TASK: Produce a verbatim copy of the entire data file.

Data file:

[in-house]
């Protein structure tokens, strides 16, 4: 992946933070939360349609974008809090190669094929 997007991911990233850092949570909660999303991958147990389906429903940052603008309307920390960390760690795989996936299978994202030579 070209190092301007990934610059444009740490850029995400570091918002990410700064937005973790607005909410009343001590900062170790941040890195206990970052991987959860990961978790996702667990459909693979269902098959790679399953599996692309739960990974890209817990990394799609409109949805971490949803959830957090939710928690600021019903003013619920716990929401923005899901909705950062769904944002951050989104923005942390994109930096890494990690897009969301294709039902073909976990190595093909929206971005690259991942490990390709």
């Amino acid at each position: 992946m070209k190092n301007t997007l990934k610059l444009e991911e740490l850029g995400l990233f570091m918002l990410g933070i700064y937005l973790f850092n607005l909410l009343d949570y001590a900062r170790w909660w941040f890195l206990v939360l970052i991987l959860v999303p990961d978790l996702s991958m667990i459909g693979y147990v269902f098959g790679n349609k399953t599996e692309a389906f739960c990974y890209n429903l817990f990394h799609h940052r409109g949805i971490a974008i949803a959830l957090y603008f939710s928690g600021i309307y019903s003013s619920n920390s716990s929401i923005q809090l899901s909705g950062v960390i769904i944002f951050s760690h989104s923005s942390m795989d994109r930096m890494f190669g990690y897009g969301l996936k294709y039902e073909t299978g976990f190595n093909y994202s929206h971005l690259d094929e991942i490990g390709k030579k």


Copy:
[in-house]
């Protein structure tokens, strides 16, 4: 992946933070939360349609974008809090190669094929 997007991911990233850092949570909660999303991958147990389906429903940052603008309307920390960390760690795989996936299978994202030579 070209190092301007990934610059444009740490850029995400570091918002990410700064937005973790607005909410009343001590900062170790941040890195206990970052991987959860990961978790996702667990459909693979269902098959790679399953599996692309739960990974890209817990990394799609409109949805971490949803959830957090939710928690600021019903003013619920716990929401923005899901909705950062769904944002951050989104923005942390994109930096890494990690897009969301294709039902073909976990190595093909929206971005690259991942490990390709």
């Amino acid at each position: 992946m070209k190092n301007t997007l990934k610059l444009e991911e740490l850029g995400l990233f570091m918002l990410g933070i700064y937005l973790f850092n607005l909410l009343d949570y001590a900062r170790w909660w941040f890195l206990v939360l970052i991987l959860v999303p990961d978790l996702s991958m667990i459909g693979y147990v269902f098959g790679n349609k399953t599996e692309a389906f739960c990974y890209n429903l817990f990394h799609h940052r409109g949805i971490a974008i949803a959830l957090y603008f939710s928690g600021i309307y019903s003013s619920n920390s716990s929401i923005q809090l899901s909705g950062v960390i769904i944002f951050s760690h989104s923005s942390m795989d994109r930096m890494f190669g990690y897009g969301l996936k294709y039902e073909t299978g976990f190595n093909y994202s929206h971005l690259d094929e991942i490990g390709k030579k």